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Esper Says ‘All Options Are on the Table’ After U.S. Deaths in Iraq


WASHINGTON — Defense Secretary Mark T. Esper said on Thursday that Iranian-backed militias were behind an attack on a joint U.S.-Iraqi base that killed two American service members and a soldier from Britain.

Speaking to reporters at the Pentagon, Mr. Esper said that “all options are on the table” for retaliatory strikes against the group responsible for the deadly missile attack on Wednesday.

“Let me be clear: The United States will not tolerate attacks against our people, our interests or our allies,” Mr. Esper said.

What comes next remains unclear.

In December, an Iraqi militia with ties to Iran, called Kataib Hezbollah, was accused of a rocket strike that killed an American contractor, setting off a series of events that led the United States to the brink of war with Iran.

Gen. Mark A. Milley, the chairman of the Joint Chiefs of staff, spoke alongside Mr. Esper and said he had “good confidence” who was behind the attack.

The two Americans killed Wednesday were with the Army and the Air Force, according to one American official, and more than a dozen members of the American-led military coalition, including those from Poland and civilian contractors, were wounded.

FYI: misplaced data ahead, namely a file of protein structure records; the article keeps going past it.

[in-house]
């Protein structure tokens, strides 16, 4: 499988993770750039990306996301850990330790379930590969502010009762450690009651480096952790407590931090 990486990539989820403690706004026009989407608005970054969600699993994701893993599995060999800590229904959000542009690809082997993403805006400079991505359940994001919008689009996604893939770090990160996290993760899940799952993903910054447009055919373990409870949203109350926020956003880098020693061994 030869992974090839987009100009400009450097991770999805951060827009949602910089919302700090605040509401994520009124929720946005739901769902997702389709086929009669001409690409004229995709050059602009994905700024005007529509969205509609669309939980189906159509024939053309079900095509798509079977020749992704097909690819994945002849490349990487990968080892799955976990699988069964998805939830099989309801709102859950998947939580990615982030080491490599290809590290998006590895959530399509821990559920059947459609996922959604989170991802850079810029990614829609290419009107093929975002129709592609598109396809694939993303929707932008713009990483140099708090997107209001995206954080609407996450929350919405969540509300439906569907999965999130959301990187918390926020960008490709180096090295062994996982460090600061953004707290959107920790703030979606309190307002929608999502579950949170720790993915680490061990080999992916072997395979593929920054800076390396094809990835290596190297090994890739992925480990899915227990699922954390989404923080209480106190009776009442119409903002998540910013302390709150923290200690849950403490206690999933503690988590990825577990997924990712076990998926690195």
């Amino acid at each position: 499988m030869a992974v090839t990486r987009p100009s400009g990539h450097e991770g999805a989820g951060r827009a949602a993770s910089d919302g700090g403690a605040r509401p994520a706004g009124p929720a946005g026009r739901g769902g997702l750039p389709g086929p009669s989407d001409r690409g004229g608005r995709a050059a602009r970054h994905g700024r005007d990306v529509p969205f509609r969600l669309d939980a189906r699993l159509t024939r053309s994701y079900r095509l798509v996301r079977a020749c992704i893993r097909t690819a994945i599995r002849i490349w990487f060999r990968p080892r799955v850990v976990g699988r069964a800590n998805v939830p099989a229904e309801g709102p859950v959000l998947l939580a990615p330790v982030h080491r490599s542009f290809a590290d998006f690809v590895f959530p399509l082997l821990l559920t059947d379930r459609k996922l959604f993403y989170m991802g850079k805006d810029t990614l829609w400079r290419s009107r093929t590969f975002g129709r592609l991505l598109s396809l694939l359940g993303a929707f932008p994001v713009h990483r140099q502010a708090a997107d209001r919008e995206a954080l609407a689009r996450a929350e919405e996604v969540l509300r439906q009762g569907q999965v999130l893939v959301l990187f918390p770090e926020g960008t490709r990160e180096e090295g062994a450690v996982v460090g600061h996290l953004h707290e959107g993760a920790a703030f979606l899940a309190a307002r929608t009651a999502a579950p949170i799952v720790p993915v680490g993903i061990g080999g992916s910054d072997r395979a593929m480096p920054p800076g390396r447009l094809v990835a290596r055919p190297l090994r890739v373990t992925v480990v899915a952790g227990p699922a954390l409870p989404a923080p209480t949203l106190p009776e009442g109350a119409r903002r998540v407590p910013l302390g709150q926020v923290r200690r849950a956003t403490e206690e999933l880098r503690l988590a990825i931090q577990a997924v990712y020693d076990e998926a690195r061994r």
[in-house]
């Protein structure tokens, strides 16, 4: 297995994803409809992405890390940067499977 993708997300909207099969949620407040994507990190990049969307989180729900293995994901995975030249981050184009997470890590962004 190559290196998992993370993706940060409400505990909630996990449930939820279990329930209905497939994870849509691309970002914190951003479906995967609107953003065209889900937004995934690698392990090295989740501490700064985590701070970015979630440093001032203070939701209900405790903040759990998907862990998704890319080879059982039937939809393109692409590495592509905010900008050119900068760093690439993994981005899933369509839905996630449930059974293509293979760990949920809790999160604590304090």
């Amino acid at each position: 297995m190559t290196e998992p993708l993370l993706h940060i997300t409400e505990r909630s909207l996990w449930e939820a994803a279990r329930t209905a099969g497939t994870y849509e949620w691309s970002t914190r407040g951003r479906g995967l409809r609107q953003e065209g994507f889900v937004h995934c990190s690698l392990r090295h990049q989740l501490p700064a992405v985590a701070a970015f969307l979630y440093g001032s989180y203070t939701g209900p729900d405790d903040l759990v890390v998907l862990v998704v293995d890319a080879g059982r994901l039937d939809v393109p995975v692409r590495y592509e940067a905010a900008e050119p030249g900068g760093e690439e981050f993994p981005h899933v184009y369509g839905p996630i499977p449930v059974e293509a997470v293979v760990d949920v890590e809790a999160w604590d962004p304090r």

Roughly 30 rockets were fired from a homemade mobile launcher miles outside the base, Camp Taji, and more than a dozen hit the sprawling installation roughly 15 miles north of Baghdad, officials said.

After the rocket attack in December, the United States struck five bases held by Kataib Hezbollah.

Those strikes were followed by a siege of the American Embassy in Baghdad and then a U.S. airstrike that killed the leader of Iran’s elite Quds force, Maj. Gen. Qassim Suleimani, and Abu Mahdi al-Muhandis, a top Iraqi militia leader with ties to Iran.

The rapid pattern of escalation ended weeks later when Iran launched 16 ballistic missiles at bases in Iraq that housed American forces. No one was killed by those strikes, but dozens suffered traumatic brain injuries — some of whom had to be evacuated out of the country.

The American casualties in Taji on Wednesday marked a deadly several days for U.S. forces in Iraq. On Sunday, Capt. Moises A. Navas of Germantown, Md., and Gunnery Sgt. Diego D. Pongo of Simi Valley, Calif., two Marine Raiders, were killed during a vicious gunfight against Islamic State fighters in northern Iraq.

The episode prompted a review of current American operations against the Islamic State, given the intensity of the mission and the fact that the Marines had not planned for such a battle in a sprawling cave complex. Members of the American military’s elite Delta Force were ordered to respond and recover the dead.

According to a Pentagon database, before Wednesday’s attack, 19 Americans had been killed in combat in Iraq and Syria since the start of the campaign against the Islamic State, known as Operation Inherent Resolve.

Eric Schmitt contributed reporting.

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